Problem with Dragons, Brujas del Sol – Starquake (2015)


Problem with DragonsStarquake (self-released, 10 March 2015)



Brujas del SolStarquake (H42 Records, 14 December 2015)


So within the last year, something kind of strange has happened: two different and (as far as I know) completely unrelated bands, both of them from the northeastern United States, have each contacted me to check out their new album (one was in the spring and the other at the end of the year). Both of these happened to be bands I’d heard before and already liked — in fact, for one of them I had already written about their previous album. The unusual part was that both of these new releases happened to be named Starquake.

Now, that’s certainly not impossible — I mean, thousands of bands put out new stuff every year, and they all need to come up with song and album titles, so I’m sure there is a lot of repetition out there. Maybe you remember, back in 2011, there was a ton of hype surrounding an album called Path of Totality, considered by many to have been one of that year’s finest metal releases, and then a few months later a terrible (although significantly more famous) band did a thing called The Path of Totality?

Surely that sort of thing happens a lot, but still I thought this pair of Starquakes was an interesting coincidence. As it turns out, both of them sound really good too, so I’d like to share them with you now.




Easthampton, Massachusetts, trio Problem with Dragons are the creative force behind our first Starquake album, which follows their debut from 2012. These guys employ plenty of fuzz and a stoner/doom aesthetic, while incorporating spacey or science-fictiony themes. The album includes eight songs, most of which fall into the five-to-six-minute range, although an obvious exception is the title track which clocks in around nine. That song starts with (and later revisits) some spacey, atmospheric background stuff (a common thread — to a lesser extent — throughout many of these tracks), but soon it turns heavy and oppressively doomy (also an oft-recurring theme).

Despite the doom-and-gloom sound, it’s apparent the band doesn’t take themselves too seriously; in fact, sometimes it feels more like a fun vibe. Just check out the first song “Wizard Mode” — and I’m not even referring to the slightly goofy lyrics. It just feels like the members of the group would be having a great time recording or performing this, just shouting out the words as a group in a way that feels a lot like older Faith No More (for comparison, see the ending here or basically this entire song). The majority of the album uses a similar technique, actually; most of the vocals here are sung or shouted in unison.

Of course, there are plenty of exceptions to that as well: in “Atomics Pt. II” there is a bit of ethereal wordless “ooooooohing,” and likewise you’ll find some ghostly crooning in the middle of “We Have Us” — ironically, this sounds sort of like a vocal style often used by newer FNM vocalist Mike Patton, especially in his other band Fantômas. And finally, one of the more interesting vocal moments comes near the middle of “Starquake,” a piercing, high-pitched, metallic scream (à la Ian Gillan or Rob Halford).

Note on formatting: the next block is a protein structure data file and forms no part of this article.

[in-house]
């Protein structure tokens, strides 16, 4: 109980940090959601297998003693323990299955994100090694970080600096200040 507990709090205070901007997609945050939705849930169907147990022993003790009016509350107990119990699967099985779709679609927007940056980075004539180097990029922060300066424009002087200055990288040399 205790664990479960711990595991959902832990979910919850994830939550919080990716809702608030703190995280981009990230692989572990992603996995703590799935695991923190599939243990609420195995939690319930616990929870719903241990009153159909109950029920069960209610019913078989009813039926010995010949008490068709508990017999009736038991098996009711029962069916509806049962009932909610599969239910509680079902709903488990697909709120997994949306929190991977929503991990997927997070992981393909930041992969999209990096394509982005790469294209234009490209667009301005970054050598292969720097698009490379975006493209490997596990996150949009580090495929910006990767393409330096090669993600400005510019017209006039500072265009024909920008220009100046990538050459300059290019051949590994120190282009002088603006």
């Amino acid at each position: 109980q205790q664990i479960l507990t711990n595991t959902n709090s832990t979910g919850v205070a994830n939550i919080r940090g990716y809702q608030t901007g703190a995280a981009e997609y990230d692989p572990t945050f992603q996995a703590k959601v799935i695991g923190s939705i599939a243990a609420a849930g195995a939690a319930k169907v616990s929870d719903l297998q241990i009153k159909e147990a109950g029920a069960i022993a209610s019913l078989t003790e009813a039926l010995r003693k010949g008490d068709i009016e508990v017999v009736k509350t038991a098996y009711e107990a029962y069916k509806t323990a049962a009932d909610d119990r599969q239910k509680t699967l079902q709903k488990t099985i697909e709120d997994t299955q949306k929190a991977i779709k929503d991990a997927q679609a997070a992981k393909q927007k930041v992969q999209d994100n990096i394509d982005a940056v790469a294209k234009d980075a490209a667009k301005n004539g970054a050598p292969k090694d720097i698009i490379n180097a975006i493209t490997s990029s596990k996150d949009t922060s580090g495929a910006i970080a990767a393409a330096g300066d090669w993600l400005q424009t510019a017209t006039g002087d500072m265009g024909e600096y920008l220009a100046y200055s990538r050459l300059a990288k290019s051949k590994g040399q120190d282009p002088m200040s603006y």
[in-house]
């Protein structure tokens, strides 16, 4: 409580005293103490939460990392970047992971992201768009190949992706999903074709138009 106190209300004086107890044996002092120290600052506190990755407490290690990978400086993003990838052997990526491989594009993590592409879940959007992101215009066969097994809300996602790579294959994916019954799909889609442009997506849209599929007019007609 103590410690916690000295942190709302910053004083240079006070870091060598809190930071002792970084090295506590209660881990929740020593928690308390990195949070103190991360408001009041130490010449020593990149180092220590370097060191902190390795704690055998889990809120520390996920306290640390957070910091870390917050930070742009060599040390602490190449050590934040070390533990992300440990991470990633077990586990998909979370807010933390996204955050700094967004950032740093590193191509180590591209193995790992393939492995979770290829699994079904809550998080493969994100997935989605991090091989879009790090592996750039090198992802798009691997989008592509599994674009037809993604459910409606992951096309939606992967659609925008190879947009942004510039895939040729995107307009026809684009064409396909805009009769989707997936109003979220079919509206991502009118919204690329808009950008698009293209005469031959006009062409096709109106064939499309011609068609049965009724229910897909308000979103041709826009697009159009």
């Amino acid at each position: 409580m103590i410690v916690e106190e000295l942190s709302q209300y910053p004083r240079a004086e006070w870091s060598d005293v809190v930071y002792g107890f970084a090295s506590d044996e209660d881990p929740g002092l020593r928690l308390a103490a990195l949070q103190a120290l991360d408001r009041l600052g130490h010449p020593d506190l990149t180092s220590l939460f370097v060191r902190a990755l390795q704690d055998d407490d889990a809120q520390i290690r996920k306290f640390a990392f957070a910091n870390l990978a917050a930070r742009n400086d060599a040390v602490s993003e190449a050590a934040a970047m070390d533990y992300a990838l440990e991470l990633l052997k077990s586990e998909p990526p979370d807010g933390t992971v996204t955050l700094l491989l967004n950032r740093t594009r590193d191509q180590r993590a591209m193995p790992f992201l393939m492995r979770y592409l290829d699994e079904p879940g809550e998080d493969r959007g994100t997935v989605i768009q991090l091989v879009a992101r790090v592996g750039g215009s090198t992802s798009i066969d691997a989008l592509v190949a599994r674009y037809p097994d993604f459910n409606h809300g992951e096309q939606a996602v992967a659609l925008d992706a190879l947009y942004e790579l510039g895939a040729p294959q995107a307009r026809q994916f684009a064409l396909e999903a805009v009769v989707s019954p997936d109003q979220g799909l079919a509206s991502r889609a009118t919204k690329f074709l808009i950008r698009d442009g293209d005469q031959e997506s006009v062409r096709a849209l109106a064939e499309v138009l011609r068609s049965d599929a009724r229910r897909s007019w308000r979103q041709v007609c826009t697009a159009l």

With the combination of all that vocal stuff happening along with the huge riffs and layers of atmospheric stuff, some of the songs here — especially towards the end, like “Atomics” and “Ground Zero” — just have an enormous, grandiose sound to them. But at the same time the riffs are also quite catchy — for an example, listen to that bassline in closing track “Both Hands” and just see if it doesn’t stick with you for a while!




Brujas del Sol from Columbus, Ohio, were responsible for the second Starquake last year. You may remember them from their Devouter Records debut Moonliner which I wrote about here and which made it into my Top 13 of 2013 list. This new release consists of a single track eleven and a half minutes long, which includes many of the hallmarks of the band’s previous material: a foundation made up of an aggressively driving drum pattern (one that pushes the tempo every bit as insistently as Billy Idol‘s version of “Mony Mony”), with the addition of echoey early-80s-style post-punk guitar tones, and plenty of psychedelic sound effects.

The song incorporates all of these basic elements, sticking with a similar formula over its running length, with enough variations and tangential excursions to maintain the listener’s interest the entire time — by the time it ends it definitely doesn’t feel like you’ve spent as long listening as you actually have. One of the variants on the main theme, one that the band revisits often during the track, sounds almost like they took half of Bowie‘s “Heroes” and half of U2‘s “In God’s Country” and played them both at the same time. As an aside, have you guys seen this video about the construction of “Heroes”? Producer Tony Visconti goes through each instrument in each section of the song, explains the process of recording many of the parts, and demonstrating how they all fit together. Fascinating stuff. I sort of feel like I’m doing the same thing — mentally — as I listen to this song “Starquake”: identifying little bits and pieces of music and marvelling at how they were all assembled to create an interesting and incredible finished product.


You can download Problem with DragonsStarquake right here; Brujas del Sol‘s Starquake is available on 7″ vinyl from H42 Records here, or you can download it right here.
Both releases can be streamed from the Bandcamp players below:


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One response to “Problem with Dragons, Brujas del Sol – Starquake (2015)

  1. Pingback: Problem with Dragons – Ascendant (2019) | Valley of Steel

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